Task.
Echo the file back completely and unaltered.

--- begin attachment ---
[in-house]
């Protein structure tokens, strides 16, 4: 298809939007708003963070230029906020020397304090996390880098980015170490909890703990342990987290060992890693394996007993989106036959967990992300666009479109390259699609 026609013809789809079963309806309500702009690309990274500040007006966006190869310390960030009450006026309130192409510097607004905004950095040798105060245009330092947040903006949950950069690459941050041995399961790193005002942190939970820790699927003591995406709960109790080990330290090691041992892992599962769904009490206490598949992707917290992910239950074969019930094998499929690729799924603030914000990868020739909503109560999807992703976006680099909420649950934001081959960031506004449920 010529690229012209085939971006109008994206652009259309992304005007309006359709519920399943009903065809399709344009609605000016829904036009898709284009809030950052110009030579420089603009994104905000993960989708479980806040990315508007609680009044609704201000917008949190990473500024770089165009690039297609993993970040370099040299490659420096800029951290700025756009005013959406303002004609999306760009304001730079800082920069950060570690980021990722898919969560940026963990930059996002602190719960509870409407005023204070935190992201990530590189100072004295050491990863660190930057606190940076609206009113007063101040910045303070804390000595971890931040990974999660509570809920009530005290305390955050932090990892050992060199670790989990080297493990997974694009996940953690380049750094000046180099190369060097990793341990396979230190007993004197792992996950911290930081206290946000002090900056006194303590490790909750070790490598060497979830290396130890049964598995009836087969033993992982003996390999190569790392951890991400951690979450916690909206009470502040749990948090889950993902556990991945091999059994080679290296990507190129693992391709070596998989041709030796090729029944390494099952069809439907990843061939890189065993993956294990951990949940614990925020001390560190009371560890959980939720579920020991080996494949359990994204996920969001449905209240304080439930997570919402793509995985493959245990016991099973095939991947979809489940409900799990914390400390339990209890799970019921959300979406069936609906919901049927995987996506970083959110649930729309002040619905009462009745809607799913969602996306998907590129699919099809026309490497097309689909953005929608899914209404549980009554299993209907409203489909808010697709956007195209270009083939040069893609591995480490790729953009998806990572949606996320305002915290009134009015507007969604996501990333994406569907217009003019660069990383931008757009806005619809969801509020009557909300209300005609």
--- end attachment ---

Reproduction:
[in-house]
């Protein structure tokens, strides 16, 4: 298809939007708003963070230029906020020397304090996390880098980015170490909890703990342990987290060992890693394996007993989106036959967990992300666009479109390259699609 026609013809789809079963309806309500702009690309990274500040007006966006190869310390960030009450006026309130192409510097607004905004950095040798105060245009330092947040903006949950950069690459941050041995399961790193005002942190939970820790699927003591995406709960109790080990330290090691041992892992599962769904009490206490598949992707917290992910239950074969019930094998499929690729799924603030914000990868020739909503109560999807992703976006680099909420649950934001081959960031506004449920 010529690229012209085939971006109008994206652009259309992304005007309006359709519920399943009903065809399709344009609605000016829904036009898709284009809030950052110009030579420089603009994104905000993960989708479980806040990315508007609680009044609704201000917008949190990473500024770089165009690039297609993993970040370099040299490659420096800029951290700025756009005013959406303002004609999306760009304001730079800082920069950060570690980021990722898919969560940026963990930059996002602190719960509870409407005023204070935190992201990530590189100072004295050491990863660190930057606190940076609206009113007063101040910045303070804390000595971890931040990974999660509570809920009530005290305390955050932090990892050992060199670790989990080297493990997974694009996940953690380049750094000046180099190369060097990793341990396979230190007993004197792992996950911290930081206290946000002090900056006194303590490790909750070790490598060497979830290396130890049964598995009836087969033993992982003996390999190569790392951890991400951690979450916690909206009470502040749990948090889950993902556990991945091999059994080679290296990507190129693992391709070596998989041709030796090729029944390494099952069809439907990843061939890189065993993956294990951990949940614990925020001390560190009371560890959980939720579920020991080996494949359990994204996920969001449905209240304080439930997570919402793509995985493959245990016991099973095939991947979809489940409900799990914390400390339990209890799970019921959300979406069936609906919901049927995987996506970083959110649930729309002040619905009462009745809607799913969602996306998907590129699919099809026309490497097309689909953005929608899914209404549980009554299993209907409203489909808010697709956007195209270009083939040069893609591995480490790729953009998806990572949606996320305002915290009134009015507007969604996501990333994406569907217009003019660069990383931008757009806005619809969801509020009557909300209300005609």